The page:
• Jun 18, 2014
NASA Comes to Airstream
The first Airstream trailers company-founder Wally Byam ever built were made out of Masonite, a type of hardboard made of pressed-wood fibers. But for 78 years, the trailers have been made of shiny, malleable aluminum. They are built with the same precision and attention to detail as an airplane's fuselage.

Each Airstream requires on average 750 square feet of aluminum cut into hundreds of pieces to construct. Workers team up to rivet pieces of the metal shell together, making sure to carefully place each rivet as to not dent or compromise the material.

That teamwork is the cornerstone of Airstream's training program. Employees rely on a specific team for training and mentorship when they are first hired. But it's common, even applauded, for Airstream employees to jump from department to department during their careers, acquiring knowledge and sharing their own along the way.

For Larry Metz and Bob Sanford, that knowledge computes into what might as well be doctoral degrees in RV. Neither have a college education, as they both started at Airstream right out of high school. Aside from a milk route and working on the family farm, Airstream is the only full-time job Metz has ever held. His photo on the anniversary board is in the 50-year group. Sanford has been with the company since 1967.

One of the best jobs Sanford has had at Airstream was helping to build a special trailer to house the astronauts from the Apollo 11 moon landing. Because NASA feared what the astronauts might bring back from space, they needed an airtight land capsule that could stop hypothetical alien pathogens from escaping into Earth's atmosphere.

"It was a very restricted build process," Sanford remembers. "My part was to build two end shells and part of the body assembly. It was quite an accomplishment because it was something nobody knew about. You knew there was an event happening that wasn't going to happen for another couple years, so you were kind of anxious but also had a lot of pride about it as well."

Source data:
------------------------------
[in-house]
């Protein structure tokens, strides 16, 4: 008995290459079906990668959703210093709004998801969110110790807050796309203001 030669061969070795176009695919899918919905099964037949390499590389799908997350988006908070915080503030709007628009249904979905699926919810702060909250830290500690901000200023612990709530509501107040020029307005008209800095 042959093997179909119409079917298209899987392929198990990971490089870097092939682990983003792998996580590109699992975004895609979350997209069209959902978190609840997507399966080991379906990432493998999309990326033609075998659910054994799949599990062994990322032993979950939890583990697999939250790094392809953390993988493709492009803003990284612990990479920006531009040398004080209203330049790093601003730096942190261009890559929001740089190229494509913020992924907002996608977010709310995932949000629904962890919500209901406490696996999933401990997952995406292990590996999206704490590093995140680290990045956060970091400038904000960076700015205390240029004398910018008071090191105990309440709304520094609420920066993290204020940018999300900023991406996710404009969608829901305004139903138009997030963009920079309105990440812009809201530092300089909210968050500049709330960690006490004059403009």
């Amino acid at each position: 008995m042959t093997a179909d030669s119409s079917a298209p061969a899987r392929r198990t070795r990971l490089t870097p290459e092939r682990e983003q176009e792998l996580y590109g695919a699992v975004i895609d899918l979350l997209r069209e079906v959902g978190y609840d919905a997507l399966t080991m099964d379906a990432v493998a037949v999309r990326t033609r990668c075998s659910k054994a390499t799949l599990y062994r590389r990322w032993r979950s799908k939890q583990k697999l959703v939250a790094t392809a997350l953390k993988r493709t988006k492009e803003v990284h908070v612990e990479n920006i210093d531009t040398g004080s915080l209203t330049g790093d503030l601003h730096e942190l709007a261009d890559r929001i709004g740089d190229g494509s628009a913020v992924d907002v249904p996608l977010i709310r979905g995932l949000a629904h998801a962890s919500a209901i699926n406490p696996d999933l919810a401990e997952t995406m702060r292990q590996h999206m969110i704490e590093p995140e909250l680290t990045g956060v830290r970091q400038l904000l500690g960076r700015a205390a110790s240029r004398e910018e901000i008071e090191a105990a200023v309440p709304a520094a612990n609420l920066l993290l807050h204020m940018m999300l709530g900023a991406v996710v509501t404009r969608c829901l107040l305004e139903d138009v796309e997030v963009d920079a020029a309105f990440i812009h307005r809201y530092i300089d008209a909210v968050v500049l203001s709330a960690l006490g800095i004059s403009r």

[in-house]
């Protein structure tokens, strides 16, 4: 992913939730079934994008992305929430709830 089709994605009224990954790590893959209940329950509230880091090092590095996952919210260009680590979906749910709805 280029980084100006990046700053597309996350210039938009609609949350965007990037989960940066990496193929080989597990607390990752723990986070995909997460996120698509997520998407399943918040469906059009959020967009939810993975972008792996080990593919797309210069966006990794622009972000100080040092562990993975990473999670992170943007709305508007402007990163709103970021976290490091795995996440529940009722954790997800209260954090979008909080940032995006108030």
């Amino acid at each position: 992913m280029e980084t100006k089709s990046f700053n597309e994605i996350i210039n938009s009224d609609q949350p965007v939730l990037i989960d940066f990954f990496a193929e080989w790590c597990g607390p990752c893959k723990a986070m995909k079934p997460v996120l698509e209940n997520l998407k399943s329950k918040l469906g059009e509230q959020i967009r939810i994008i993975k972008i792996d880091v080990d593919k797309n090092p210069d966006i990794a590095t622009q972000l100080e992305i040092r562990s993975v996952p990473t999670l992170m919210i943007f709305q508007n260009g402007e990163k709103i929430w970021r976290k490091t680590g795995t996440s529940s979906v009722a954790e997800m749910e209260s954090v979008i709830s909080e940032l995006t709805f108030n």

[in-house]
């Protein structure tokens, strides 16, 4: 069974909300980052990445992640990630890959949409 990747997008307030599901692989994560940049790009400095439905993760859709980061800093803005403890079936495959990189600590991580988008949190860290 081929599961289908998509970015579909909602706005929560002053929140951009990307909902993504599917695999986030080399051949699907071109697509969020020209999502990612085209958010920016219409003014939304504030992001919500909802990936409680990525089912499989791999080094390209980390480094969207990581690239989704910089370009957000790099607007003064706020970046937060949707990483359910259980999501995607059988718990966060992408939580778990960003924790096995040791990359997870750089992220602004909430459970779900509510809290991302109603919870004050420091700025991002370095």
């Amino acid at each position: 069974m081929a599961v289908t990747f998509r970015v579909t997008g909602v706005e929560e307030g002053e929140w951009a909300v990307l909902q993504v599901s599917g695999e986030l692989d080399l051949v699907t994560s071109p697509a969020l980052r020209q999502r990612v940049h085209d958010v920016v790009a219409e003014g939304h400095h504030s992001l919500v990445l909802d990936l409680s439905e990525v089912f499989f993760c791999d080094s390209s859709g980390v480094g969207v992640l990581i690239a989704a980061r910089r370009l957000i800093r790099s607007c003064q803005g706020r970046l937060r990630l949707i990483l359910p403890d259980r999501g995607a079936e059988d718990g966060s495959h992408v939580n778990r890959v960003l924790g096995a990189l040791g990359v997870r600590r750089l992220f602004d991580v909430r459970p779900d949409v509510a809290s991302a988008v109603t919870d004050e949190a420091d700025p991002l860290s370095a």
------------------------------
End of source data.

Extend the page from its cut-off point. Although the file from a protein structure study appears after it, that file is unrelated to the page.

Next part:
With all those years on the job at Airstream, Sanford and Metz could have taken jobs elsewhere. In 1985, Honda opened a plant in Anna, Ohio, just 20 minutes away. It was a big deal that a Japanese company had picked a little town in Ohio to build its cars. And Sanford says he'd be lying if he didn't think about leaving-but not for long.

"But then I realized what I had at Airstream and what a sacrifice it may be to go somewhere else," he says. So he stayed and has thrived in the company's research and development division, becoming the go-to guy to fix and tweak machinery at the plant.

"The people you work with here are a big incentive to stay," he says with a smile. "Besides, were else can you go and work on cool projects like with NASA?!"


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  • 52 Comments
      brennemanbelkin
      • 5 Months Ago
      Some things are worth paying for. (Real Band Aids, Bush's beans) Airstream.
      clafoon
      • 5 Months Ago
      I was an Airstream owner. I am now 79 years old and have stopped going down the road in my RV. Yes I knew about the Airstream involvement with NASA. I worked for a Nasa Contractor when the Space Program begain. Many people do not realize that Airstream also makes portable Medical Facilities for use in very Rural America. They are Large Motor Homes that have been modified to handle Medical situations and are driven around the Country. They are basiclly Doctors Offices on wheels. They are completely self contained and can function out in the middle of a Pastuer if required.